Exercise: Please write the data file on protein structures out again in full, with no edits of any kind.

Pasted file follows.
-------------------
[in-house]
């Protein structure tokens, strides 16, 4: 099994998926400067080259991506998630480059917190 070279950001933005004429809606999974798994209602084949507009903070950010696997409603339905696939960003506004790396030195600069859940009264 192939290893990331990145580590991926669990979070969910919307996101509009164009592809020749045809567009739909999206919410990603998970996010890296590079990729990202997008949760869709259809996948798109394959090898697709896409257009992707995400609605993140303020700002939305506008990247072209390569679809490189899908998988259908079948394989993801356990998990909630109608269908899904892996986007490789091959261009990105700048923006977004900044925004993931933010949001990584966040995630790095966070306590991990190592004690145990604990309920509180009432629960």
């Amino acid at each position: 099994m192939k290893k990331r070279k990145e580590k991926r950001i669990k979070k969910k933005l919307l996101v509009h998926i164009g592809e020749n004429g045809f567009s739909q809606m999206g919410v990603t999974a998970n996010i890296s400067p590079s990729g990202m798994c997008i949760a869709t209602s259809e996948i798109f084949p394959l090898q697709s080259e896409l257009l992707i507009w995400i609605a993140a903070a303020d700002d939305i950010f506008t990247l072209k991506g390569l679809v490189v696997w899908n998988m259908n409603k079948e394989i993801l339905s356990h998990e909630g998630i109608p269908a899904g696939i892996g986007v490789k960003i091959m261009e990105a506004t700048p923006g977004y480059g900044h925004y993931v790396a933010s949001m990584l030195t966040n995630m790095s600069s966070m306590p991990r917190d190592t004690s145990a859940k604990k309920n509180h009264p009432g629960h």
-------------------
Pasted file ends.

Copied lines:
[in-house]
């Protein structure tokens, strides 16, 4: 099994998926400067080259991506998630480059917190 070279950001933005004429809606999974798994209602084949507009903070950010696997409603339905696939960003506004790396030195600069859940009264 192939290893990331990145580590991926669990979070969910919307996101509009164009592809020749045809567009739909999206919410990603998970996010890296590079990729990202997008949760869709259809996948798109394959090898697709896409257009992707995400609605993140303020700002939305506008990247072209390569679809490189899908998988259908079948394989993801356990998990909630109608269908899904892996986007490789091959261009990105700048923006977004900044925004993931933010949001990584966040995630790095966070306590991990190592004690145990604990309920509180009432629960």
């Amino acid at each position: 099994m192939k290893k990331r070279k990145e580590k991926r950001i669990k979070k969910k933005l919307l996101v509009h998926i164009g592809e020749n004429g045809f567009s739909q809606m999206g919410v990603t999974a998970n996010i890296s400067p590079s990729g990202m798994c997008i949760a869709t209602s259809e996948i798109f084949p394959l090898q697709s080259e896409l257009l992707i507009w995400i609605a993140a903070a303020d700002d939305i950010f506008t990247l072209k991506g390569l679809v490189v696997w899908n998988m259908n409603k079948e394989i993801l339905s356990h998990e909630g998630i109608p269908a899904g696939i892996g986007v490789k960003i091959m261009e990105a506004t700048p923006g977004y480059g900044h925004y993931v790396a933010s949001m990584l030195t966040n995630m790095s600069s966070m306590p991990r917190d190592t004690s145990a859940k604990k309920n509180h009264p009432g629960h």